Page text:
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May 23, 2018

GDPR is coming…are you prepared?

Just how secure is your hotel? Today, this goes beyond traditional locks and keys with the hospitality industry now extremely vulnerable to data breaches. Every day, a hotel processes masses of sensitive credit card information making them an attractive target for data theft. It is no surprise then that the Verizon 2016 Data Breach Investigation found that the industry suffered the second largest share of the years’ security breaches.

The sobering fact is that along with all its benefits, technology brings new challenges and responsibilities - chief among them being the hotel owner’s responsibility to protect their customer’s personal information, to ask themselves how secure their hotel really is. Names, addresses, birth dates and, crucially, credit card details are all things that can be used to carry out identity or credit card fraud.

On the 25th of May, the EU General Data Protection Regulation (GDPR) will come into effect. The GDPR will standardise data privacy laws across Europe to better protect personal data and establish a united front against data theft and misuse. What this means for you is that every business or organisation must now comply with the GDPR or face a heavy fine of either 4% of annual turnover or 20 million euro – whichever is greater.

Compliance is not always straightforward, but Concept are ready to give you some ideas on how to make sure you make the right decisions moving forward. It is also worth noting that even if your property is not based in the EU, should you deal with European clients you may still need to make some changes. The UK government, for instance, has already announced that, despite the Brexit, all UK organizations must comply with the GDPR.

So, let’s begin! According to the GDPR’s 15th article, “The protection of natural persons should apply to the processing of personal data by automated means, as well as to manual processing if the personal data contained or are intended to be contained in a filling system.” This means your first step should be to identify all the kinds of data you handle - email marketing, clients and website visitors…even your employee's data.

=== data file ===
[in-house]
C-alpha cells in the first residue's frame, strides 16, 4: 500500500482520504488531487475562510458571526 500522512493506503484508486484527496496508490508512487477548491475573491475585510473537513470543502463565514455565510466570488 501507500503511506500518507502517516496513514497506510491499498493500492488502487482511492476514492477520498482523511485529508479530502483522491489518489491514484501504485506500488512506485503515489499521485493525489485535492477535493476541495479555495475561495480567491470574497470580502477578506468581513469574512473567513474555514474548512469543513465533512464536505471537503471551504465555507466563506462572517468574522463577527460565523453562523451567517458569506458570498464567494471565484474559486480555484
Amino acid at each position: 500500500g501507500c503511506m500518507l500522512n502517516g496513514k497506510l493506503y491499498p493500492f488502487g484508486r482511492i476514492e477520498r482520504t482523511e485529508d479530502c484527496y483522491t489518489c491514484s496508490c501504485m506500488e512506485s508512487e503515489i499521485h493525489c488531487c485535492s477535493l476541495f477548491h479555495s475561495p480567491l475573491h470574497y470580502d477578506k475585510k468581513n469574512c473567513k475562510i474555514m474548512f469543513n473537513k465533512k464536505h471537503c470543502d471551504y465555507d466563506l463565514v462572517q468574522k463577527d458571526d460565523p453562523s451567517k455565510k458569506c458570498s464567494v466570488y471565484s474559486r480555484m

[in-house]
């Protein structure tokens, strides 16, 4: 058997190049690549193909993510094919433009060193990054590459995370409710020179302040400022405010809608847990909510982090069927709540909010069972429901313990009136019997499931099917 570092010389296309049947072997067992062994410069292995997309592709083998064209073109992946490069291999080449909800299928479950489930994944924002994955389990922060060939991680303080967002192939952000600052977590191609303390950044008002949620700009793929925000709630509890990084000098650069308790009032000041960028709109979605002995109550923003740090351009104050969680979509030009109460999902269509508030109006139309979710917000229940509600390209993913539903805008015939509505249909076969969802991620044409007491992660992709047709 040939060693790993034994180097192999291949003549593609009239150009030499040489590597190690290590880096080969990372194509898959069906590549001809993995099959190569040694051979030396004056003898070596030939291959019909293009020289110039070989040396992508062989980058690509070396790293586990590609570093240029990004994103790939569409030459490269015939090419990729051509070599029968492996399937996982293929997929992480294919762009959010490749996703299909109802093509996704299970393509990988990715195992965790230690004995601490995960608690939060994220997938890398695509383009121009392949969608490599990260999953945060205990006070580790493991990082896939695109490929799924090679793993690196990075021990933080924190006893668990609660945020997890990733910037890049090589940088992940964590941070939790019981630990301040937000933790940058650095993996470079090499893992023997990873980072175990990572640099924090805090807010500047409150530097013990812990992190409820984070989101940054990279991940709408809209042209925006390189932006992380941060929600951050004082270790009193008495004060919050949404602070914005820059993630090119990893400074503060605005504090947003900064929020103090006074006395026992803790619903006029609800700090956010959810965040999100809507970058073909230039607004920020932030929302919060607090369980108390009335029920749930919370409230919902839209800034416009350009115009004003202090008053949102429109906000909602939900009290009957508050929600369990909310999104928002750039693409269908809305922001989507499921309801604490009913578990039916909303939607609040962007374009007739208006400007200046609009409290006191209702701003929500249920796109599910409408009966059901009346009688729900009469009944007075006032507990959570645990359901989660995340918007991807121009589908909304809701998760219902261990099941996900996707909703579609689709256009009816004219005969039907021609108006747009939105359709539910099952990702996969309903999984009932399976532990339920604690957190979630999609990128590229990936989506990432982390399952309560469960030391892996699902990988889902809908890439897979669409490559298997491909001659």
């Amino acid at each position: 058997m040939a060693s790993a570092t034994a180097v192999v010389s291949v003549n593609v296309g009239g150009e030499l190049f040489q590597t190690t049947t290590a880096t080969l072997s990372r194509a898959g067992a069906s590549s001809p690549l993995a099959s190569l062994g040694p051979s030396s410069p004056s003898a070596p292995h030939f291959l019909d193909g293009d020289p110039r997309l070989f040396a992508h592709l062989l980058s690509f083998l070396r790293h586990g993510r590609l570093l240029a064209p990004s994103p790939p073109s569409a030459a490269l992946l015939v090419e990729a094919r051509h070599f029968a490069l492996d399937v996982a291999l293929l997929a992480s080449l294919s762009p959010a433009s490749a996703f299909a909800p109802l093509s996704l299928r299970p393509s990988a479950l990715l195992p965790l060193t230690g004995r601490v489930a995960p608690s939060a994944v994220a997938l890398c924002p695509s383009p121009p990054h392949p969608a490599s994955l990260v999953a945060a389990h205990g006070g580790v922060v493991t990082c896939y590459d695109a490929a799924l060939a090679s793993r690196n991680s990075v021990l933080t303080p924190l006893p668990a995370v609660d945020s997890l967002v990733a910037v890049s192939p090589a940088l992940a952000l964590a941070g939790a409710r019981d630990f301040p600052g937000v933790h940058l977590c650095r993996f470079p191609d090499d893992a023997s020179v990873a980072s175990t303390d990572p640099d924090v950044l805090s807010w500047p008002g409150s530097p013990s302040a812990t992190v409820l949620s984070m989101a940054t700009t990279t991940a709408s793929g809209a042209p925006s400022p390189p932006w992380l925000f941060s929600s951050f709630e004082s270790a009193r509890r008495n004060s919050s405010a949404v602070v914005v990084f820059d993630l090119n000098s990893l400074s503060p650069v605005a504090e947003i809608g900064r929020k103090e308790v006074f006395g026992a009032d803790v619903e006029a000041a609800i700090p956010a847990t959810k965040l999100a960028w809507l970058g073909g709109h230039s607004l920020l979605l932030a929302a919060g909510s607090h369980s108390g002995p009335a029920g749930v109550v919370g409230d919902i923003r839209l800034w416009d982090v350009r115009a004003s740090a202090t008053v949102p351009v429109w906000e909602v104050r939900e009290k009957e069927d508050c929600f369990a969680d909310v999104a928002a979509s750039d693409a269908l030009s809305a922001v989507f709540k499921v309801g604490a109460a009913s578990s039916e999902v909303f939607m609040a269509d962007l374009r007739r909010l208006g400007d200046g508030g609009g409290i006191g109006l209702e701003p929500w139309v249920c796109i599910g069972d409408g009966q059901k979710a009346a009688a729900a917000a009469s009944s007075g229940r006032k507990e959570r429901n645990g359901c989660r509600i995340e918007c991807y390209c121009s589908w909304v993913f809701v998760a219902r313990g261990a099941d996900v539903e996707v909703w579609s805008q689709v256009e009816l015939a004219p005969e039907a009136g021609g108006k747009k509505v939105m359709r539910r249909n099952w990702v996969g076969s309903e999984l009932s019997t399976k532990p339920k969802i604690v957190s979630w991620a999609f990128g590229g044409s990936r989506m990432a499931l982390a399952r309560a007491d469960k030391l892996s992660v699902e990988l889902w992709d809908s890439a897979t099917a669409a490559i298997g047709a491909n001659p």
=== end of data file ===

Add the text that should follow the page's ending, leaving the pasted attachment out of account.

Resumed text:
Following the 25th of May, personal data must only be collected for specified explicit and legitimate purposes and may no longer be further processed in a manner conflicting with this initial outline. With emails a primary form of hospitality marketing, the GDPR will have an impact on strategy, since customers will now have to “opt-in” to an email marketing service, as opposed to the “opt-out” system currently widely-used (33rd of the GDPR). For example, you can’t take an email address at the time of booking then use it, without further consent, for email marketing later. To make sure you are doing things correctly, it’s better to obtain consent before the new regulations taking effect. This consent must be explicit, which means first explaining to the customer what data you have, why you need it and who else will have access to it.

Almost every hotel and resort will accept credit cards payments which means that they must already be operating in line with the Payment Card Industry Data Security Standard (PCI DSS). This requires that when a company takes a card payment and so storing, processing and transmitting cardholder data, they must do so with a secure, PCI compliant hosting server. Concept is currently being certified to the latest Data Security Standard from PCI, this will allow us to help our customers comply with the new regulations. Another consideration is that your third-party partners may prove to be a weak link in terms of data protection – with the GDPR, data processors are bound by stronger regulations as well as data controllers.

There will also be some aspects of your website that will need to be reviewed. Your Privacy Policy and Terms Conditions may require to be rewritten in line with the GDPR – it must now be easy to understand and free of jargon. You will also need to make sure that your website is secured by an SSL (Secure Sockets Layer) Certificate that ensures all data processed by the website is adequately secure. EU visitors will be required to give consent before your website enables the cookies used to identify them. Finally, any forms inviting users to subscribe to newsletters or indicate contact preferences must default to “no” or be an un-checked opt-in box. Basically, you need to ensure that visitors to your website give you informed consent for any way your hotel intends to use their personal information.

As we can see, preparing for the GDPR will not be easy, but you can simplify the task by asking yourself the following questions…What data do you currently hold, and where? Are your current processes able to deal with subject access and deletion requests?  Do you have privacy notices, and are they current? Have you obtained consent for all the data you hold? Which processes are in place to report and investigate data breaches?

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